This is big news, folks.  The people at the DeepCWind Consortium will officially be the first to place a grid-connected wind turbine in U.S. coastal waters.  As if this wasn't newsworthy enough, the Maine turbine is a floating turbine-- a cutting edge technology that, if proven, could enable construction of offshore wind energy projects in far deeper waters than previous technology has permitted thusfar.   Like I said:  BIG NEWS.

On Friday May 31, 2013, a team comprised of the members of the DeepCWind Consortium, including team leaders from the University of Maine's Advanced Structures and Composites Center supervised the placement of the 65-foot tall turbine into the Penobscot River at Brewer, Maine.  The turbine, known as VolturnUS, is a 1:8 prototype of a proposed 6-megawatt turbine and will ultimately be towed out to a location in Castine Harbor, Maine once river-rise levels permit a safe journey for the turbine.  If the 1:8 prototype proves successful, DeepCWind will construct and deploy two of the 6-megawatt turbines for its proposed Aqua Ventus I project which will be located in state waters off of Maine's Monhegan Island.

The VolturnUS will transmit power directly to the grid via subsea cables.  DeepCWind has stated that the turbine is designed to withstand waves up to 60 feet high and winds up to 150 miles per hour-- that is, the types of conditions that might occur during an Atlantic hurricane.

Floating turbines present enormous opportunities for offshore wind development. Standard offshore turbines are typically installed in waters less than 30-meters deep due to practical limitations associated with the foundations located on the sea floor.  However, floating turbines would enable offshore wind installations to be located in significantly deeper water.  This would allow offshore wind projects to be placed further from shore or in areas such as the U.S. west coast where the ocean floor drops off significantly even close to shore.  The VolturnUS project is one of only a handful of floating turbine projects worldwide which include one by Portugal's Energias de Portugal and Seattle's Principle Power off Portugal and Norway's Statoil North Sea  Hywind turbine which was installed in 2009.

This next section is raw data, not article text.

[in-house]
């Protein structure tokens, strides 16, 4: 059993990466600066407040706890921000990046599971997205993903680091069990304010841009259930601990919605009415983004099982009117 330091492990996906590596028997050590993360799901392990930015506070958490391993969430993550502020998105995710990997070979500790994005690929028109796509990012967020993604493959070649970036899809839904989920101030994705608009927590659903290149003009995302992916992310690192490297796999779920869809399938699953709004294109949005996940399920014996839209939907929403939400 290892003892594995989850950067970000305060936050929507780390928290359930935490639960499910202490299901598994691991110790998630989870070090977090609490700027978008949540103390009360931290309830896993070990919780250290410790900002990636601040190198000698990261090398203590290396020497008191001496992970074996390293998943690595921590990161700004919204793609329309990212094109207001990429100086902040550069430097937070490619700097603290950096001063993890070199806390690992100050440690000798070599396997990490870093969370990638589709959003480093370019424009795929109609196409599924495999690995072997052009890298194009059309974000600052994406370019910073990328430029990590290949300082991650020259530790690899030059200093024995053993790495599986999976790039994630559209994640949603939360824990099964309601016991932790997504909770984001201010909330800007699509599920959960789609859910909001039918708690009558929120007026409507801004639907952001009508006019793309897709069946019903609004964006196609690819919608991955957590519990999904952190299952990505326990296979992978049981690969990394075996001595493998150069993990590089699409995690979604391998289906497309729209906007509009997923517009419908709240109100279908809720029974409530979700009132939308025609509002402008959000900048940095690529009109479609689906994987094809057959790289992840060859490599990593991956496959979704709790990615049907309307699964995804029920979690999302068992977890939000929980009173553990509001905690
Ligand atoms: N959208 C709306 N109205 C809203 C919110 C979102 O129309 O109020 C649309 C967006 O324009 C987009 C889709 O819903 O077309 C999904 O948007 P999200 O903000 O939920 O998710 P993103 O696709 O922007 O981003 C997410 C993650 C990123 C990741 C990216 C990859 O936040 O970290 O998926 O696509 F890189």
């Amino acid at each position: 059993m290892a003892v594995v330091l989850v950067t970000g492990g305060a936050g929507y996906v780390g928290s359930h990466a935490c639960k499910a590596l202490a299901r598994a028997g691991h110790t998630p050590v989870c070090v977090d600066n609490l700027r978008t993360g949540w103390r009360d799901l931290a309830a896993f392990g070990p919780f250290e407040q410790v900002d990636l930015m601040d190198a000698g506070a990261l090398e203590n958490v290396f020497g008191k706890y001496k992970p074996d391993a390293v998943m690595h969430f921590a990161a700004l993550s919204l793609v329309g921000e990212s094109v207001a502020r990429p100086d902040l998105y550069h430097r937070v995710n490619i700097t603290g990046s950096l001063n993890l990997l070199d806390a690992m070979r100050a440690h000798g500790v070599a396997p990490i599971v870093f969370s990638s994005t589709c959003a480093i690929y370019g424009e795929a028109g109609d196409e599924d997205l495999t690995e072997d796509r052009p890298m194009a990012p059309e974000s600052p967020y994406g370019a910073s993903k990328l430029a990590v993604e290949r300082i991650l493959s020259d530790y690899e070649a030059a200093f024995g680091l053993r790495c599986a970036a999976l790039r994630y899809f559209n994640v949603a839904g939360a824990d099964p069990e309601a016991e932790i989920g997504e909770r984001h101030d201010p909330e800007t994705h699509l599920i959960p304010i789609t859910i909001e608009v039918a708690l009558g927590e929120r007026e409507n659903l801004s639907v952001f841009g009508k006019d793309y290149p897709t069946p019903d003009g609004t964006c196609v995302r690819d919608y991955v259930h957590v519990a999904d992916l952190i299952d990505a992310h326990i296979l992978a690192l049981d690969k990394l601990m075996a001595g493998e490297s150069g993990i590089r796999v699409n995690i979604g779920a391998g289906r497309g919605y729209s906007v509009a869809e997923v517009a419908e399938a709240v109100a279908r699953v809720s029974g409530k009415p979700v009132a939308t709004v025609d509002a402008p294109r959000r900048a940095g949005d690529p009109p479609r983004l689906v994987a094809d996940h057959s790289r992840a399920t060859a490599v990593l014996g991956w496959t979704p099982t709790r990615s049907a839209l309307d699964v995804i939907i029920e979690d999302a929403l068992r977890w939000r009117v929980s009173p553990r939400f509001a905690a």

The VolturnUS project has been funded in part by $12 million provided over the past five years by the U.S. Department of Energy.  “Led by the University of Maine, this project represents the first concrete-composite floating platform wind turbine to be deployed in the world – strengthening American leadership in innovative clean energy technologies that diversify the nation’s energy mix with more clean, domestic energy sources,” the DOE said in a press release as the VolturnUS demo turbine went into the Penobscot River on Friday.

The VolturnUS launch event was hosted by Cianbro.  Among the dignitaries on hand for the ceremony were Sen. Susan Collins, Sen. Angus King, Rep. Michael Michaud, Jose Zayas of the U.S. Department of Energy, University of Maine System Chancellor James Page, UMaine Executive Vice President and Provost Susan Hunter, Cianbro CEO Peter Vigue and Dr. Habib Dagher, director of UMaine’s Advanced Structures and Composites Center.

During his preliminary remarks, Dr. Dagher noted that the VolturnUS received its name from a student at the University.  The name breaks down into the descriptive components of "Volt" for electric voltage, "turn" to reflect turbine movement, and "US" to celebrate the first turbine located in U.S. waters. The name VolturnUS also pays homage to Volturnus, the Roman God of the East Wind.

Proponents of deepwater floating turbine projects in Maine hope to support the development of up to 5 gigawatts of power with arrays of up to 80 turbines floating in a 4 by 8-mile area in federal waters approximately 20 nautical miles from the coast by 2030.  DeepCWind has stated that it believes that its  turbine design will be able to produce electricity at 10 cents per kilowatt-hour without subsidies, meeting a 2020 goal of the DOE.

floating wind turbine
A large crane operated by Cianbro transitions VolturnUS into the Penobscot River.